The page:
Failing to comply with those regulations brings about high fines. However, there are quicker penalties. The second source of concern about the new law is that the state can use the force if the regulations are not respected. Indeed, the police is authorized to use batons, tear gas, water cannons and, if they consider necessary, cartridge bullets, which if shot from a short distance can be lethal. These powers are not new. However, the law mentions that police can use those tactics when and if protests are not peaceful, without defining that term nor explaining how such an assessment will be made. Furthermore, there are no provisions regarding the investigation and prosecution of eventual abuses committed by the police.

Civil society organizations disregard this law. Its first challenge came the day after it was promulgated, when protestors organized a meeting in front of the upper legislative chamber, without any notice, to protest against a law allowing civilians to be trialed in military courts. Expectedly, there were violent clashes against the police. The leader of the April 6 Movement, Ahmed Maher, says that the injustice of the new law will provoke protests against it, trusting that it will eventually be repealed, as other unpopular laws have, such as that which gave ousted President Morsi de facto legislative powers and the capacity to overrule judiciary decisions. Another organization, Kefaya (Enough), suggests that the legislation on protests is a clear example that the new government has not understood that the relationship between citizens and the state cannot be the same as during Mubarak’s rule, with the state adopting a paternalist attitude by deciding what is appropriate and not for society.

The new law on protests shows that Egypt has not yet found a legitimate mechanism by which to solve power conflicts. Protests, an essential component of the policy cycle in democratic regimes, are seen as a threat by the government. Hence, authorities’ logic would dictate, some limits are put to them. On the other hand, citizens, dissatisfied with the performance of politicians and with the capacity of formal institutions to process their interests and demands, recur to protests to express themselves and to try to have a saying in political processes. While the regulation of protests to prevent them from affecting “public peace” might be a sensible objective, the limitation of the handiest form of participation is a major blow for Egyptians. Imposing obstacles to protests and not improving other channels of participation blocks the political rights of citizens and hinders democratic change in Egypt.

Nov 24, 2013
PEstrada

Honduras: Back on Track?

Honduran presidential candidate Castro in campaign (from SDP).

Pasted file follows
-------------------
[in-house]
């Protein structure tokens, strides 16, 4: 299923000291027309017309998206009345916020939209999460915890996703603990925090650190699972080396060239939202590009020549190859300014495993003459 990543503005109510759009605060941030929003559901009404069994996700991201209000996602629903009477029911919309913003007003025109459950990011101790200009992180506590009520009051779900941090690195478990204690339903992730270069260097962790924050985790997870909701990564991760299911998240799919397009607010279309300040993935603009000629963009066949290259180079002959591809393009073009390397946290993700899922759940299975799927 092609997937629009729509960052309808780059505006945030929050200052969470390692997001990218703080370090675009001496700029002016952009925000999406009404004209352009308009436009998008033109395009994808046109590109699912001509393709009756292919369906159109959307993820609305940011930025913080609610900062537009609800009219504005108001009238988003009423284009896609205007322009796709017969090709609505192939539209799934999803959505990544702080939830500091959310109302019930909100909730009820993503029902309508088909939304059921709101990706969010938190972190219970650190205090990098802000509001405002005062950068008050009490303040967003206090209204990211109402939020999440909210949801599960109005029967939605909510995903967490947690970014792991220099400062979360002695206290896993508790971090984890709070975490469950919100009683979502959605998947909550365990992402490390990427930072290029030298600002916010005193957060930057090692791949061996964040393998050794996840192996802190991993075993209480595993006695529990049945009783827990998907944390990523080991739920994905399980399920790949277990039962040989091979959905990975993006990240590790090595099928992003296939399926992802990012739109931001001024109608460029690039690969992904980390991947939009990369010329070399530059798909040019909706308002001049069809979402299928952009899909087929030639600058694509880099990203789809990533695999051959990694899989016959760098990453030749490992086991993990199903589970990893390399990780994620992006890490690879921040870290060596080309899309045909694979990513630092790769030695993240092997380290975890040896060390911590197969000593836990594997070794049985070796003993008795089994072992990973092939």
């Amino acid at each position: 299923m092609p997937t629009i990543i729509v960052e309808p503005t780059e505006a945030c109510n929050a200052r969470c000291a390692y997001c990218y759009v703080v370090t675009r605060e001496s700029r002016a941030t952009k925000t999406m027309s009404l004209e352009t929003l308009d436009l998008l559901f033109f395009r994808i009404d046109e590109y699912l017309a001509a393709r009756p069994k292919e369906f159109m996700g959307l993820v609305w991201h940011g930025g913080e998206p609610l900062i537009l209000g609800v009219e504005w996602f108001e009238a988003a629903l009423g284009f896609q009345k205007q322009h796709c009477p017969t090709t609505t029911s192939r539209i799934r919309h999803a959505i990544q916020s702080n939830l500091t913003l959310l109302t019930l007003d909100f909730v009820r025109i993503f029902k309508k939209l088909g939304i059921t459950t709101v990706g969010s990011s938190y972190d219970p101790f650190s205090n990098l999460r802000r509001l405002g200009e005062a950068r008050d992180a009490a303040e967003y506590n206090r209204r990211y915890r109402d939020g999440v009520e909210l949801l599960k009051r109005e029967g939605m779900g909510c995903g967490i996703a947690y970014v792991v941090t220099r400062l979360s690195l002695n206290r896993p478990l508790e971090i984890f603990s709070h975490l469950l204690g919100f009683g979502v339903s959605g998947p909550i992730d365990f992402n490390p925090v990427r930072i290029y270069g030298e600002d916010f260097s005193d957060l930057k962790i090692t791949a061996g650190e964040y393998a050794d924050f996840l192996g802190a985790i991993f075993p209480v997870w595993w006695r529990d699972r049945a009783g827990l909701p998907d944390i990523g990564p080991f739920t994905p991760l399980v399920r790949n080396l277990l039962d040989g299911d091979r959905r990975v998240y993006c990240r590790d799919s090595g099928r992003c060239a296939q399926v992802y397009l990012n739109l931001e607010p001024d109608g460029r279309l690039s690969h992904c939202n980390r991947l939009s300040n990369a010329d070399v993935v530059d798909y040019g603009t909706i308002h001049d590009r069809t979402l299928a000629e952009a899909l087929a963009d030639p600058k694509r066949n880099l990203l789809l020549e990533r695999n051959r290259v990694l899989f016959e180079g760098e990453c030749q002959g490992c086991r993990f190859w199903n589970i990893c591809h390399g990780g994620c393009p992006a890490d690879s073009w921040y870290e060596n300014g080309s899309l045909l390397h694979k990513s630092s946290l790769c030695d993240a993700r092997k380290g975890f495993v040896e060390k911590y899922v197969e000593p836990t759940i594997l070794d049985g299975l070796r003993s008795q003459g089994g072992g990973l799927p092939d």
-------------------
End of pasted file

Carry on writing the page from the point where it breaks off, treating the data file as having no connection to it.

Honduran presidential candidate Xiomara Castro in campaign (from SDP).

Today Honduras is celebrating general elections. It is the second time Hondurans go to the polls after the 2009 coup against Manuel Zelaya. Later that year, a contest was held, and Porfirio Lobo won the presidency, apparently restoring democratic procedures in the country. However, since then Honduras has suffered an increase in violence, next to the continuing problems of poverty and inequality in wealth distribution. In addition, for many Lobo’s administration was illegitimate. Now that he is about to complete his term and that the electoral process is being carried out as scheduled, an opportunity could emerge to definitely bring political order back to the country.

President Manuel Zelaya was ousted from power in 2009 by the military when he insisted on having a referendum that would have allowed him to run for reelection. The Army had the support of Congress and the Supreme Court, all which declared the illegality of the referendum. Yet, Zelaya garnered the support of the international community, even to the degree of Honduras’ membership in the Organization of American States being suspended until the crisis was solved. Months later, elections took place under an environment of criticism. Some local and foreign observers thought that the exercise was a way to legitimize the coup against Zelaya, whose possibilities of being reinstated in office waned as Porfirio Lobo took office. On the other hand, the military and the interim President, Roberto Micheletti, considered their intervention was necessary to ensure the protection of the constitution, and kept their promise to remain in power just the time necessary to get everything ready for new elections (Micheletti was president for five months).